"We will use our new integrated approach to intensify the fight against
all forms of terrorism -- to capture terrorists, no matter where they hide;
to work with other nations to eliminate terrorist sanctuaries overseas; to
respond rapidly and effectively to protect Americans from terrorism at home
U.S. Naval Academy
May 22, 1998
The United States has mounted an aggressive response to terrorism - disrupting
potential terrorist action, enhancing cooperation with other countries, strengthening
sanctions on countries that support terrorists, tightening security for our
diplomats, our troops, air travelers and improving our ability to track terrorist
A RECORD OF ACCOMPLISHMENT
- Implemented a strategy that combined strengthened law enforcement and intelligence
efforts, vigorous diplomacy and, as was demonstrated in August 1998 in the
wake of the attacks on our embassies in Kenya and Tanzania, use of military
force when necessary.
- Targeted terrorist finances, broke up support cells, disrupted training
and brought suspects to justice, in cooperation with other governments.
- Led efforts that resulted in a dozen terrorist fugitives being apprehended
overseas since 1993 and turned over to the United States to answer for their
crimes. Included in this group are the conspirators in the World Trade Center
bombing, the perpetrators of the attack on the CIA headquarters and a terrorist
responsible for an attack on a Pan Am flight almost 15 years ago.
- Signed three directives (PDD 39, 62, 63) to bring government agencies together
at a senior level to counter terrorism.
- Developed a single, coherent budget process for anti-/counterterrorism
and appointed the first National Coordinator for counterterrorism to keep
the U.S. effort on track.
- Signed into law the Anti-Terrorism and Effective Death Penalty Act (1996),
which banned fundraising in the United States for designated terrorist organizations,
allowed for rapid deportation without the release of classified information
and made it easier to bar terrorists from entry into the United States. Under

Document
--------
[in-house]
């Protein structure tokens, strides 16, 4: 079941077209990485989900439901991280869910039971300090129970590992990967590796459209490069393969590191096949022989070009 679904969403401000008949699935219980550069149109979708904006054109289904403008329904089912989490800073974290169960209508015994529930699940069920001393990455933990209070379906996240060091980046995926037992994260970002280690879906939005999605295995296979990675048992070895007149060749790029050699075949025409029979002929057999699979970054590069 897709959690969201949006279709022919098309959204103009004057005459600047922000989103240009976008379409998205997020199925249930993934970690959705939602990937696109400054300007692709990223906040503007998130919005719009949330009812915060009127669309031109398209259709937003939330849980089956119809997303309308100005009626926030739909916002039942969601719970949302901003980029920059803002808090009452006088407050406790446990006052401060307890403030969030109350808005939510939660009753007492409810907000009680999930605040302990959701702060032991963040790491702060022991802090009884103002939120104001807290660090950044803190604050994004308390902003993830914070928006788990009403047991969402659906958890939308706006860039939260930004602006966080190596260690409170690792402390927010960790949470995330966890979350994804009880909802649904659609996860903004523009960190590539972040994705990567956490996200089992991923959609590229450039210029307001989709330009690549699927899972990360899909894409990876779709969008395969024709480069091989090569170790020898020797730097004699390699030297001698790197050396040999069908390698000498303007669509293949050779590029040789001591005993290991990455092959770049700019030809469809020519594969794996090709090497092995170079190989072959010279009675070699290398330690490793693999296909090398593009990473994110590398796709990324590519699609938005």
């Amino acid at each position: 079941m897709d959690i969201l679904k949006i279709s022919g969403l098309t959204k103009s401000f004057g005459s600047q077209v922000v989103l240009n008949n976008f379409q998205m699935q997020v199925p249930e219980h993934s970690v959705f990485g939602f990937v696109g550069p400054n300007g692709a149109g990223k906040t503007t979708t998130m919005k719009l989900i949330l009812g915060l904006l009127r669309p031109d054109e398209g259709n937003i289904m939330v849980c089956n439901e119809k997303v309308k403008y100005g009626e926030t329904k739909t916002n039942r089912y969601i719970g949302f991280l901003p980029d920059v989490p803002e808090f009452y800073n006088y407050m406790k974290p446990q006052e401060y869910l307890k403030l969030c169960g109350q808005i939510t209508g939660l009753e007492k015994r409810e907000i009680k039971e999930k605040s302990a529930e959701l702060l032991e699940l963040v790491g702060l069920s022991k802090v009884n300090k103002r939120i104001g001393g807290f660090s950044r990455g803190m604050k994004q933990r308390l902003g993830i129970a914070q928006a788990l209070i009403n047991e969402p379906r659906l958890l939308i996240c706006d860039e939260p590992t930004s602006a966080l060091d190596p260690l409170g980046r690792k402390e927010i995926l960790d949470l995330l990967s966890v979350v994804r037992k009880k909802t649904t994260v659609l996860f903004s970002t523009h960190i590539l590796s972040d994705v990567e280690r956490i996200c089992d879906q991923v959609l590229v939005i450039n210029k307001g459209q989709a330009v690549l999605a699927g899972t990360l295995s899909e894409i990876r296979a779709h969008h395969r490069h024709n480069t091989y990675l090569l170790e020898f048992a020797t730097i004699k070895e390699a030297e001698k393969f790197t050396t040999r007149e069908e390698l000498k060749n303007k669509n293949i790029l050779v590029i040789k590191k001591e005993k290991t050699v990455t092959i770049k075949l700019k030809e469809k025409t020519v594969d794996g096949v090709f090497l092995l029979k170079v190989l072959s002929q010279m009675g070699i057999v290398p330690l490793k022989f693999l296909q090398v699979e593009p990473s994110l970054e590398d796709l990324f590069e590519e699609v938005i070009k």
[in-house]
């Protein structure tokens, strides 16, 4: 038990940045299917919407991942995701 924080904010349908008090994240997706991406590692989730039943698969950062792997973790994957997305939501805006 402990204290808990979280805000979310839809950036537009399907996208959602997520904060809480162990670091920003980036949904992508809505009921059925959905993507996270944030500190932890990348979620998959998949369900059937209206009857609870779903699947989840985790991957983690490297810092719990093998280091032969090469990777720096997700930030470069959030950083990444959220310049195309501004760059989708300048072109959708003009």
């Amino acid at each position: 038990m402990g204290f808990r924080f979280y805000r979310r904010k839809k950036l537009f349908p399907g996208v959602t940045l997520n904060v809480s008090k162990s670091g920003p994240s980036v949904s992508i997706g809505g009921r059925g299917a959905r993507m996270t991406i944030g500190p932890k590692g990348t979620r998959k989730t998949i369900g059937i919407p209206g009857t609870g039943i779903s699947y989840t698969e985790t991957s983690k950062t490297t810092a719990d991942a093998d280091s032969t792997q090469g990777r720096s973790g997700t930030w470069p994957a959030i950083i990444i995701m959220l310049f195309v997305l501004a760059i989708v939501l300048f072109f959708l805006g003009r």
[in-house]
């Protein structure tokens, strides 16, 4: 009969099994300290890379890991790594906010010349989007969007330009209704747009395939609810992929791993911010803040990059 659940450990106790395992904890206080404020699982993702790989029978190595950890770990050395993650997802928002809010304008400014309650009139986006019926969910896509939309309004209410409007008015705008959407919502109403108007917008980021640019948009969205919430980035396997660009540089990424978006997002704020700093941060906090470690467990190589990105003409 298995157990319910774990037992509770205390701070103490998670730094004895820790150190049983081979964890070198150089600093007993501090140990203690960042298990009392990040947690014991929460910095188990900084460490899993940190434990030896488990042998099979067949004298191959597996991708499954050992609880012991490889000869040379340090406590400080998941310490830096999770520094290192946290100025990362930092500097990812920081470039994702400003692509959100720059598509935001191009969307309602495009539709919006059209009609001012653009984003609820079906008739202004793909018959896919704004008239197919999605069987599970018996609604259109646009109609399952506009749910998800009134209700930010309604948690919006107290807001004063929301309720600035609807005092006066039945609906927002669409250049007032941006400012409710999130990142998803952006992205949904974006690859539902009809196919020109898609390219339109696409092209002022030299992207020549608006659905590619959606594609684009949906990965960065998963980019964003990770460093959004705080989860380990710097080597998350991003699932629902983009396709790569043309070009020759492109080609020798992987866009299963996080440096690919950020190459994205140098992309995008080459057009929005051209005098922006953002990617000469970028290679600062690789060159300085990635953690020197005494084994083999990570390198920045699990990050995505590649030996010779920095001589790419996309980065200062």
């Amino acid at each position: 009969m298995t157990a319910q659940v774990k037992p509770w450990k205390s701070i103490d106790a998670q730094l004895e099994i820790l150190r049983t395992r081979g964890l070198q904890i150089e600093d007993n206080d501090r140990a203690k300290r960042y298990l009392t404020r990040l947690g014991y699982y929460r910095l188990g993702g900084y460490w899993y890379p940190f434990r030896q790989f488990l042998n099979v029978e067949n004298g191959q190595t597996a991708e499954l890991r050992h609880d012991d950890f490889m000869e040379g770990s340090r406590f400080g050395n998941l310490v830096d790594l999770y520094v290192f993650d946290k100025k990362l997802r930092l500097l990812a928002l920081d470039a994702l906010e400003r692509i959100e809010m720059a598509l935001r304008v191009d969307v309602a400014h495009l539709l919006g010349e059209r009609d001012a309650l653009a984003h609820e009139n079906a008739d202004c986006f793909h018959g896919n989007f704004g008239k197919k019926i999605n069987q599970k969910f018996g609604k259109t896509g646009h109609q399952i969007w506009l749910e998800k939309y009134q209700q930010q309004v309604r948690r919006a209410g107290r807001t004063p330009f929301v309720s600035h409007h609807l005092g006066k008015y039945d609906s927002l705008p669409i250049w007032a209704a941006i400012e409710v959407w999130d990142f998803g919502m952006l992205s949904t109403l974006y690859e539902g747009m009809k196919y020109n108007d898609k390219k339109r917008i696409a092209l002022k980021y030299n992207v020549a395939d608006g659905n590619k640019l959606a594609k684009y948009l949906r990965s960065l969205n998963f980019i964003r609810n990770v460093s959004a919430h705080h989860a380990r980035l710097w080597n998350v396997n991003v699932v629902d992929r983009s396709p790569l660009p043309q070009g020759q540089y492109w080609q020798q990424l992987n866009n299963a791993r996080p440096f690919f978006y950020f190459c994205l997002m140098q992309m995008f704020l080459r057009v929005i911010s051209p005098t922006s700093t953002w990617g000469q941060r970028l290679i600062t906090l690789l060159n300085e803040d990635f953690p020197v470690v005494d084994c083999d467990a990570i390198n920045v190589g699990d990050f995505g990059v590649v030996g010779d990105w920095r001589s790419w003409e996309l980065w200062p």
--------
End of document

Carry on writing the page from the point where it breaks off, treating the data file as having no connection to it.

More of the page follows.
this law, the Secretary of State has formally designated 29 foreign terrorist
organizations, making it illegal for U.S. citizens and institutions to provide
funds or other material support to these groups.
- Raised the FBI's counterterrorism budget by 283 percent since 1993. The
number of FBI agents assigned to counterterrorism has risen 2 ½ fold.
- Undertook a comprehensive approach to improving the security of our embassies,
including security enhancements at all posts, along with more local guard
coverage and upgraded communications.
- Made counterterrorism central to the Clinton Administrations diplomacy
-- accelerating negotiations on extradition and multi-legal assistance treaties.
It has made a major effort to press all UN member-states to sign conventions
that require them to prosecute or extradite terrorists to countries where
they are wanted. There is an impressive record of international cooperation
to harmonize legislation on terrorist offenses, cooperate in research and
development and create databases on terrorism.
- Led the efforts to bring Usama Bin Ladin to justice, including sanctioning
the Taliban for their continued harboring of Bin Ladin and his terrorist network.
The Administration led an international effort to impose additional sanctions
against the Taliban for their continued harboring of Usama Bin Ladin and his
terrorist infrastructure. This effort culminated in the UN Security Council
adopting UNSCR 1333 in December 2000 which included a unilateral arms embargo
against the Taliban.
- Undertook the largest counterterrorism operation in U.S. history to ensure
a peaceful Millennium celebration.
Presidential Decision Directive 39, June 1995.
The President's Speech at the U.S. Naval Academy Graduation, Annapolis, MD,
Presidential Decision Directive 62, May 1998.
Fact Sheet on Combating Terrorism, PDD-62, May 1998.
The President's Speech at the National Academy of Sciences, Washington, D.C.,
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